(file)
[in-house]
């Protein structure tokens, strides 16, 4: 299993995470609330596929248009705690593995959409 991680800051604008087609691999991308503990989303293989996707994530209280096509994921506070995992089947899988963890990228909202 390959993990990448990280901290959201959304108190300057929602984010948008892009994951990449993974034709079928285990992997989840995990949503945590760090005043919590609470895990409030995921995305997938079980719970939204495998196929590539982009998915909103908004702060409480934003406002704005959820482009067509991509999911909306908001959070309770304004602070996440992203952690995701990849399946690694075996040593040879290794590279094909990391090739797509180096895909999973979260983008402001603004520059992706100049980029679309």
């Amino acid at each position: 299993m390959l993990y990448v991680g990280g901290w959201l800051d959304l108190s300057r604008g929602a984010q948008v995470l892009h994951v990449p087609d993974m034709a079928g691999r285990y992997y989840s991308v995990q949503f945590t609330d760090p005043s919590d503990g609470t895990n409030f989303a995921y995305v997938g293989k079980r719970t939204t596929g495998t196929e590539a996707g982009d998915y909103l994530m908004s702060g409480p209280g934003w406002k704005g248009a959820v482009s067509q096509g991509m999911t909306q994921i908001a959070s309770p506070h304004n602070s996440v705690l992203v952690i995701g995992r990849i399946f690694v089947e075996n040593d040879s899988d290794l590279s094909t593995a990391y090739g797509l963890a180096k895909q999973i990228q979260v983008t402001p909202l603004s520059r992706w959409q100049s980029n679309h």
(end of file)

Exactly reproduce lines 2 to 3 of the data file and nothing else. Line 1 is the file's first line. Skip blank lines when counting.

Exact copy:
């Protein structure tokens, strides 16, 4: 299993995470609330596929248009705690593995959409 991680800051604008087609691999991308503990989303293989996707994530209280096509994921506070995992089947899988963890990228909202 390959993990990448990280901290959201959304108190300057929602984010948008892009994951990449993974034709079928285990992997989840995990949503945590760090005043919590609470895990409030995921995305997938079980719970939204495998196929590539982009998915909103908004702060409480934003406002704005959820482009067509991509999911909306908001959070309770304004602070996440992203952690995701990849399946690694075996040593040879290794590279094909990391090739797509180096895909999973979260983008402001603004520059992706100049980029679309």
């Amino acid at each position: 299993m390959l993990y990448v991680g990280g901290w959201l800051d959304l108190s300057r604008g929602a984010q948008v995470l892009h994951v990449p087609d993974m034709a079928g691999r285990y992997y989840s991308v995990q949503f945590t609330d760090p005043s919590d503990g609470t895990n409030f989303a995921y995305v997938g293989k079980r719970t939204t596929g495998t196929e590539a996707g982009d998915y909103l994530m908004s702060g409480p209280g934003w406002k704005g248009a959820v482009s067509q096509g991509m999911t909306q994921i908001a959070s309770p506070h304004n602070s996440v705690l992203v952690i995701g995992r990849i399946f690694v089947e075996n040593d040879s899988d290794l590279s094909t593995a990391y090739g797509l963890a180096k895909q999973i990228q979260v983008t402001p909202l603004s520059r992706w959409q100049s980029n679309h």